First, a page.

The work done in production-relations does not even begin to consider that there are several types of discrimination. It makes the assumption that work place relations occur specifically between white workers and white bosses. Resultingly, the theory is hardly applicable to contemporary society, seeing as its ideas are outdated and misrepresentative of the racial diversity of the working class then, today, and forever. It works only when the production economy is  wholly whitewashed, something that has never existed. Dymski points out the lack of racial representation when he states: “The disappearance of this segment of the exploited labor force, albeit into prisons, the informal economy, and the armed services, puts it out of the explanatory reach” (Dymski, 1997, p. 339). There have always been minorities within the work force, even if in the past they were not considered to be as vital or significant as other white laborers. To eliminate them from any discussion of social relations erases them from the history of the work force entirely, and casts aside the economic implications of the relationship between diverse workers and white bosses. 

Neo-Marxist theorists further divided racial difference from economic exploitation by constructing the rational-choice theory of exploitation. John Roemer, a key Neo-Marxist theorist, claimed that discrimination within the work force was not possible because all people have “racially neutral preferences” (Dymski, 1997, p. 340). “A minority community is simply a location whose residents have disproportionately small asset endowments; racial dynamics are not among the fundamental forces exploiting inner-city residents” (Dymski, 1997, p. 340). Roemer claims that racism is a “false consciousness” (Dymski, 1997, p. 340), and that once assets have been distributed equally among all communities any previously existing inequalities will no longer persist.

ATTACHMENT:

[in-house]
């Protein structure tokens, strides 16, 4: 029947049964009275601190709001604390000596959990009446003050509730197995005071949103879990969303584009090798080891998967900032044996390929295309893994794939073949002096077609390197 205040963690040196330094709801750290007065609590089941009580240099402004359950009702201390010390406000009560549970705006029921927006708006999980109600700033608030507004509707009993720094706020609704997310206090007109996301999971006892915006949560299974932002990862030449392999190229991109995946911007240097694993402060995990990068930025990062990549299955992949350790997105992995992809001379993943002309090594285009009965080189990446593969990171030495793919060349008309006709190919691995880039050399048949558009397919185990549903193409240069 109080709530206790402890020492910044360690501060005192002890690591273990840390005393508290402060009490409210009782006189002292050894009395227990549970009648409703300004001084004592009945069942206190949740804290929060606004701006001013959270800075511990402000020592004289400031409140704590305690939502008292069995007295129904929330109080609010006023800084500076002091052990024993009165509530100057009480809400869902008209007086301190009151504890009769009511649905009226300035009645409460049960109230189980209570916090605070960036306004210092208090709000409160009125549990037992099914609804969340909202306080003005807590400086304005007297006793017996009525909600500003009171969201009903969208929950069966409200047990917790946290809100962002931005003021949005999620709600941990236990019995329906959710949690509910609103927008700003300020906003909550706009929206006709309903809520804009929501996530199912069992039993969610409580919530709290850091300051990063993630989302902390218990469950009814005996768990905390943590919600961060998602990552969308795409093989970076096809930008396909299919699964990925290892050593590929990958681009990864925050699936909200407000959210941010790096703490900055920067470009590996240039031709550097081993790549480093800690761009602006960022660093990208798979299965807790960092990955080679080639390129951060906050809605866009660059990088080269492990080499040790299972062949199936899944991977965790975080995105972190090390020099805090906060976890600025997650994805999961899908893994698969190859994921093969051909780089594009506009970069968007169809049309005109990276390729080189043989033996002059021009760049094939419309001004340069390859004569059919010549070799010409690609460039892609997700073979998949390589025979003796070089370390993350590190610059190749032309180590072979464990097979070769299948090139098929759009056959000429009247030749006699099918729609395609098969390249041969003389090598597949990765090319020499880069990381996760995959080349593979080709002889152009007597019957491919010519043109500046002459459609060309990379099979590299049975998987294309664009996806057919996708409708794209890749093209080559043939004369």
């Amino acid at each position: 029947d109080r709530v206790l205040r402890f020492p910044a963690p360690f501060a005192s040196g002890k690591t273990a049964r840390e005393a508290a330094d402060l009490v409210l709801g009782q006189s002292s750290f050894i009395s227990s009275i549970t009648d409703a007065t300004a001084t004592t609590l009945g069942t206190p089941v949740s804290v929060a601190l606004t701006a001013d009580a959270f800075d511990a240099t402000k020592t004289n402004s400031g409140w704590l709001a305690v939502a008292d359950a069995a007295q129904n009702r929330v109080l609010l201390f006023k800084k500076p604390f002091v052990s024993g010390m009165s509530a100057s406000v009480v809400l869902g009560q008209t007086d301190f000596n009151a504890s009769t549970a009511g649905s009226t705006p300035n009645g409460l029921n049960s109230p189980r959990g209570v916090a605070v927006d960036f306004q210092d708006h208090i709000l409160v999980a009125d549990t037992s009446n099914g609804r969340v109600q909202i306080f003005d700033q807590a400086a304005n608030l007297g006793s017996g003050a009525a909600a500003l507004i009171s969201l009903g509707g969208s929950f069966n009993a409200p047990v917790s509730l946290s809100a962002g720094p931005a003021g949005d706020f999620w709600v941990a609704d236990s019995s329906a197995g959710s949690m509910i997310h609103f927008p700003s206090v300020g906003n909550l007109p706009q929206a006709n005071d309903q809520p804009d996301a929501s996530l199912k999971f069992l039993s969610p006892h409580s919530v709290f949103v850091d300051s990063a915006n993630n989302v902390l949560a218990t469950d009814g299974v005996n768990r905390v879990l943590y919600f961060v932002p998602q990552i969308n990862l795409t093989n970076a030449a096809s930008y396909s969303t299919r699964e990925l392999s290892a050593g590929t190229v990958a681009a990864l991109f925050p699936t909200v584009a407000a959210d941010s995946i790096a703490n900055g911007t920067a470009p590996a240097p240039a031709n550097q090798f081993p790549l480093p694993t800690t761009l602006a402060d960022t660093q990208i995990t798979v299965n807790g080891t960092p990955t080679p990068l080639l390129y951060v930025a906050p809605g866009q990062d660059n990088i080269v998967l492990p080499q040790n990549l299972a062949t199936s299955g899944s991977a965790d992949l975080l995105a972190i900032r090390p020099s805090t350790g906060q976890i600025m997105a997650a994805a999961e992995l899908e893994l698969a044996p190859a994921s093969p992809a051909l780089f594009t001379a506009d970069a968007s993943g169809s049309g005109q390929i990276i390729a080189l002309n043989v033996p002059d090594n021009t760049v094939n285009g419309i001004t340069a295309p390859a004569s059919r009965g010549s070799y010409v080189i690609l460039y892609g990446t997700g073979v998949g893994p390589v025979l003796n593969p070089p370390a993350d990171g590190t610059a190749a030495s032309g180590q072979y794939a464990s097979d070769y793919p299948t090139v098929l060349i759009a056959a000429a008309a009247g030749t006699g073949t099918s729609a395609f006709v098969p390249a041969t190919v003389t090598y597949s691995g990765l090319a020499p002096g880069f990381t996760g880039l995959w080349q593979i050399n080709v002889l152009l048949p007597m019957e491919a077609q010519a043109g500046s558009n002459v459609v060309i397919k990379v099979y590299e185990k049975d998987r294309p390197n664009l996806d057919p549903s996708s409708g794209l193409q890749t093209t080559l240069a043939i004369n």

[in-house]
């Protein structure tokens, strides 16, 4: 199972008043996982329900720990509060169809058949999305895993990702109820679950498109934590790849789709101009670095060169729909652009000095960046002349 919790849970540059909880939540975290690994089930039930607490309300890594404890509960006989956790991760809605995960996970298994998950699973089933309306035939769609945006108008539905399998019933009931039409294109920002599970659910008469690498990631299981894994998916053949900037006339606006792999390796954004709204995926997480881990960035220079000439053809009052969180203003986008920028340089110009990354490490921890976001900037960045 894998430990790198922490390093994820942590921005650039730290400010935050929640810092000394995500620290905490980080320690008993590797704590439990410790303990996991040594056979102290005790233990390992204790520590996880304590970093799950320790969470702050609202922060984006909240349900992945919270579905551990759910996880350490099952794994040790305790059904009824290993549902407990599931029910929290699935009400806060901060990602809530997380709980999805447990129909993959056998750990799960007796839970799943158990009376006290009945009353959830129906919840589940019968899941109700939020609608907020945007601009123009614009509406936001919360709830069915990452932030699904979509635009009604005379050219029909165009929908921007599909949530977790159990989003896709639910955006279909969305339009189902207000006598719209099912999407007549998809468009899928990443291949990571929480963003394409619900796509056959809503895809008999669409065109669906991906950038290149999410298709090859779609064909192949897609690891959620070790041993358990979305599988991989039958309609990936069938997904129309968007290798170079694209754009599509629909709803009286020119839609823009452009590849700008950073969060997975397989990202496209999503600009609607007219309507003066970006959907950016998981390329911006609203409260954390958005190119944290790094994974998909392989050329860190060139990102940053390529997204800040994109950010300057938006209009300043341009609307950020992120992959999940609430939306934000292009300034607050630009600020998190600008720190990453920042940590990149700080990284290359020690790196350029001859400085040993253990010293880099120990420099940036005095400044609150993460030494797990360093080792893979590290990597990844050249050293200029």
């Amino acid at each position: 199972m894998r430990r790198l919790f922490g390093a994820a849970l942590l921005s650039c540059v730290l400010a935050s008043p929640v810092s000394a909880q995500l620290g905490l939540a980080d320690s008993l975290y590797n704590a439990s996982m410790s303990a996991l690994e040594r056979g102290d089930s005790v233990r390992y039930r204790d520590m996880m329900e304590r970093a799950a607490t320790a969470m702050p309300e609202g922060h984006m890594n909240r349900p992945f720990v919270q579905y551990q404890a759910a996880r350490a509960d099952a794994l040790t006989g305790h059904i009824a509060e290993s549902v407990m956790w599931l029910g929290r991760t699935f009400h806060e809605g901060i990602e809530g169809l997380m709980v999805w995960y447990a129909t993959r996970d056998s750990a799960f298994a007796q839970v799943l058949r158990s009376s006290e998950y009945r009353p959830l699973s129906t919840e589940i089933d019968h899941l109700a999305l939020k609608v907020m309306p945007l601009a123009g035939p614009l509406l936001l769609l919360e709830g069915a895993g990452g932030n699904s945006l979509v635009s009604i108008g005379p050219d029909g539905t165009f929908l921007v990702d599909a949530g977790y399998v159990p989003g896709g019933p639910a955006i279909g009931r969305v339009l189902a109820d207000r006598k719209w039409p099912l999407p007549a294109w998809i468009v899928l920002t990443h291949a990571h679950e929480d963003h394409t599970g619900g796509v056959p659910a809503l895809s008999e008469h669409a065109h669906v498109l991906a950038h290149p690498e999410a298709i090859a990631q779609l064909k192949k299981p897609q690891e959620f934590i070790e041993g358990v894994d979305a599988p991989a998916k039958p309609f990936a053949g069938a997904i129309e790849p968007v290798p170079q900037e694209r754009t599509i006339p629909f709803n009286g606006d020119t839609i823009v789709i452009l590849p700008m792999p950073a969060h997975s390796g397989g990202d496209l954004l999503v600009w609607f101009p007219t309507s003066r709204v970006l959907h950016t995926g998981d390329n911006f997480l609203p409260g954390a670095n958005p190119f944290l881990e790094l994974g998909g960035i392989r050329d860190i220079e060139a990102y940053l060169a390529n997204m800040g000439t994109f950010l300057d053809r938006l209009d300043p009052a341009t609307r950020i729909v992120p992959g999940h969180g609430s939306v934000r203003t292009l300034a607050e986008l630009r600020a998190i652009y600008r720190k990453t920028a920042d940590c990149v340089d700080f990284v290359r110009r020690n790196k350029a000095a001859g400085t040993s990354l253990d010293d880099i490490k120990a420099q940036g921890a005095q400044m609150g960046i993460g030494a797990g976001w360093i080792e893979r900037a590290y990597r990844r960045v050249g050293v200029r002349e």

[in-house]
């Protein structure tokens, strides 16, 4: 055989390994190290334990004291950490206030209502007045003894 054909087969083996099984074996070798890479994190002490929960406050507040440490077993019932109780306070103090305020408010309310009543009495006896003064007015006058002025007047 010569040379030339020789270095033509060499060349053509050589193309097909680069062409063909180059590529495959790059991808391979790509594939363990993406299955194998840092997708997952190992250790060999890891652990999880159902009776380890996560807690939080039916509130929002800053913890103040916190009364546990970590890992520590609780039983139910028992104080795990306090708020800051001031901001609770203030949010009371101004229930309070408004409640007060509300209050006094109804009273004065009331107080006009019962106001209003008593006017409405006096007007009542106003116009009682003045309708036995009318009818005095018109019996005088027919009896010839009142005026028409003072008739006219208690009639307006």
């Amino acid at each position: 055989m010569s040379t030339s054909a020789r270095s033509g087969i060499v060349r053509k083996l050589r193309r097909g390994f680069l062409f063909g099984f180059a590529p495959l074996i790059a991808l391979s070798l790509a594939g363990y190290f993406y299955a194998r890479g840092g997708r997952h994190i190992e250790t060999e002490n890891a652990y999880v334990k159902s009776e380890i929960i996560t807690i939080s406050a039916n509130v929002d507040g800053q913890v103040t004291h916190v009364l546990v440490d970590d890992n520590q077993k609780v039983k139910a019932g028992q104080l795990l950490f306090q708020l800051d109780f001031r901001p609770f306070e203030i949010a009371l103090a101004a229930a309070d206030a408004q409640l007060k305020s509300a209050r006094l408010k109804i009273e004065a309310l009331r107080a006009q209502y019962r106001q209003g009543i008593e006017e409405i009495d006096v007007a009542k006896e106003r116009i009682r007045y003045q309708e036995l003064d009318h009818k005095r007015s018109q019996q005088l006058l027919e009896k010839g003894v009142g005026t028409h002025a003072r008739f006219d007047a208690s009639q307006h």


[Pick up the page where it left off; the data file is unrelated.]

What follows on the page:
The problem with this, aside from the false claim that racism does not exist, is that Roemer does not recognize that there are a multitude of possible “assets,” not just those that are materialistically conceivable. For example, other potential economic assets like degrees in professional fields and prerequisites taken for job preparation  make some people more likely to be hired than others. And, as with most things, the individuals with more money are the only ones who can afford such beneficial assets. As previously stated, the several types of discriminations dictate that minority workers are not only less likely to be hired, but once in positions of employment they will likely receive less payment than their white coworkers and have a larger chance of being fired (Dymski, 1997). Despite this information, Roemer asserts that any asset inequalities that exist are not a result of racial prejudices, and racism will disappear with the eventual redistribution of assets (Dymski, 1997). 

However, not all assets are physically tangible. Some assets are dependent upon the opportunities granted to workers by those in dominant positions who are susceptible to making judgements based on prejudice and discrimination. Minority workers need degrees and job preparation to get good jobs, but they often don’t have the money to afford such assets, particularly when they have been kept in systemic under-employment and under-compensation. For example, school segregation was declared unconstitutional by the Brown v. Board of Education case in 1954 (London, Ahlqvist, Gonzalez, Glanton, and Thompson, 2014). Despite this, the discrimination that existed during that time persists today, operating under different guises, and continuing to impact the success of racially diverse individuals (London et al., 2003). “African American and Latino students, and students from low socioeconomic statuses are often concentrated into remedial or low-achieving classes…this form of segregation limits their opportunity for learning and advancement” (London et al., 2003, p. 131). White workers are getting a head start because they have the finances needed to pursue higher education while minority workers are left behind. Claiming that racism does not exist and does not affect the economic structure of the labor force is an inefficient and racist method of examining the underlying problem of work force inequalities, since most, if not all, inequalities are born out of racial separation and bigotry.